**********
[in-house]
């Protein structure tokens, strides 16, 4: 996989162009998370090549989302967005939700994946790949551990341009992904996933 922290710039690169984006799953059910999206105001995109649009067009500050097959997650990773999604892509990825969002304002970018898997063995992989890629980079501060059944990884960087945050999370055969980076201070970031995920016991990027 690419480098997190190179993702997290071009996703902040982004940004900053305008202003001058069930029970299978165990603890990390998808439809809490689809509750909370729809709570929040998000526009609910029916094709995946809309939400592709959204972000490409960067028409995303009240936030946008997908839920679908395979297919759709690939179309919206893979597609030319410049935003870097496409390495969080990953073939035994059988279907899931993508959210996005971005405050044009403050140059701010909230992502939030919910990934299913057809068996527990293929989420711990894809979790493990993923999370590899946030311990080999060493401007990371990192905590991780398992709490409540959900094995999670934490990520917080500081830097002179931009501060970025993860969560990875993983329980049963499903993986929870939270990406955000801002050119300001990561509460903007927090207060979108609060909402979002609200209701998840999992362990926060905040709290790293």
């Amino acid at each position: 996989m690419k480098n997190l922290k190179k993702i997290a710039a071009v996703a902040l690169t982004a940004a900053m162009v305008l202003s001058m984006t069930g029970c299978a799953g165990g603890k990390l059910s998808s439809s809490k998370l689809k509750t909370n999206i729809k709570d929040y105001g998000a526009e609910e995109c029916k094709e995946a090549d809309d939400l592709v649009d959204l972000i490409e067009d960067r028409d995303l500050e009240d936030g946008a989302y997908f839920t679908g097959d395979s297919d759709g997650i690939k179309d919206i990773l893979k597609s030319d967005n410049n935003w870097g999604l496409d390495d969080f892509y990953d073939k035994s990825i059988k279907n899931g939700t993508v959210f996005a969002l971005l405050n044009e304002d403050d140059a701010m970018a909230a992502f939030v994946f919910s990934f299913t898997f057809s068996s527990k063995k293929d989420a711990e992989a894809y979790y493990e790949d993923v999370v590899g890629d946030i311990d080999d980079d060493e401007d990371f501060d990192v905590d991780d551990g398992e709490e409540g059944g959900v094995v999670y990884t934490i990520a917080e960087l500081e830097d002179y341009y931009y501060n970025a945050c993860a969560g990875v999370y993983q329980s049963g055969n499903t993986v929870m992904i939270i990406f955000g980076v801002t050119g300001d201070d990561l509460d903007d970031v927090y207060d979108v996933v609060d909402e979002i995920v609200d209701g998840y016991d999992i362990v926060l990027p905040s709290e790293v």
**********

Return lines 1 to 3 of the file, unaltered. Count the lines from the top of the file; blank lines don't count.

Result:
[in-house]
């Protein structure tokens, strides 16, 4: 996989162009998370090549989302967005939700994946790949551990341009992904996933 922290710039690169984006799953059910999206105001995109649009067009500050097959997650990773999604892509990825969002304002970018898997063995992989890629980079501060059944990884960087945050999370055969980076201070970031995920016991990027 690419480098997190190179993702997290071009996703902040982004940004900053305008202003001058069930029970299978165990603890990390998808439809809490689809509750909370729809709570929040998000526009609910029916094709995946809309939400592709959204972000490409960067028409995303009240936030946008997908839920679908395979297919759709690939179309919206893979597609030319410049935003870097496409390495969080990953073939035994059988279907899931993508959210996005971005405050044009403050140059701010909230992502939030919910990934299913057809068996527990293929989420711990894809979790493990993923999370590899946030311990080999060493401007990371990192905590991780398992709490409540959900094995999670934490990520917080500081830097002179931009501060970025993860969560990875993983329980049963499903993986929870939270990406955000801002050119300001990561509460903007927090207060979108609060909402979002609200209701998840999992362990926060905040709290790293």
């Amino acid at each position: 996989m690419k480098n997190l922290k190179k993702i997290a710039a071009v996703a902040l690169t982004a940004a900053m162009v305008l202003s001058m984006t069930g029970c299978a799953g165990g603890k990390l059910s998808s439809s809490k998370l689809k509750t909370n999206i729809k709570d929040y105001g998000a526009e609910e995109c029916k094709e995946a090549d809309d939400l592709v649009d959204l972000i490409e067009d960067r028409d995303l500050e009240d936030g946008a989302y997908f839920t679908g097959d395979s297919d759709g997650i690939k179309d919206i990773l893979k597609s030319d967005n410049n935003w870097g999604l496409d390495d969080f892509y990953d073939k035994s990825i059988k279907n899931g939700t993508v959210f996005a969002l971005l405050n044009e304002d403050d140059a701010m970018a909230a992502f939030v994946f919910s990934f299913t898997f057809s068996s527990k063995k293929d989420a711990e992989a894809y979790y493990e790949d993923v999370v590899g890629d946030i311990d080999d980079d060493e401007d990371f501060d990192v905590d991780d551990g398992e709490e409540g059944g959900v094995v999670y990884t934490i990520a917080e960087l500081e830097d002179y341009y931009y501060n970025a945050c993860a969560g990875v999370y993983q329980s049963g055969n499903t993986v929870m992904i939270i990406f955000g980076v801002t050119g300001d201070d990561l509460d903007d970031v927090y207060d979108v996933v609060d909402e979002i995920v609200d209701g998840y016991d999992i362990v926060l990027p905040s709290e790293v």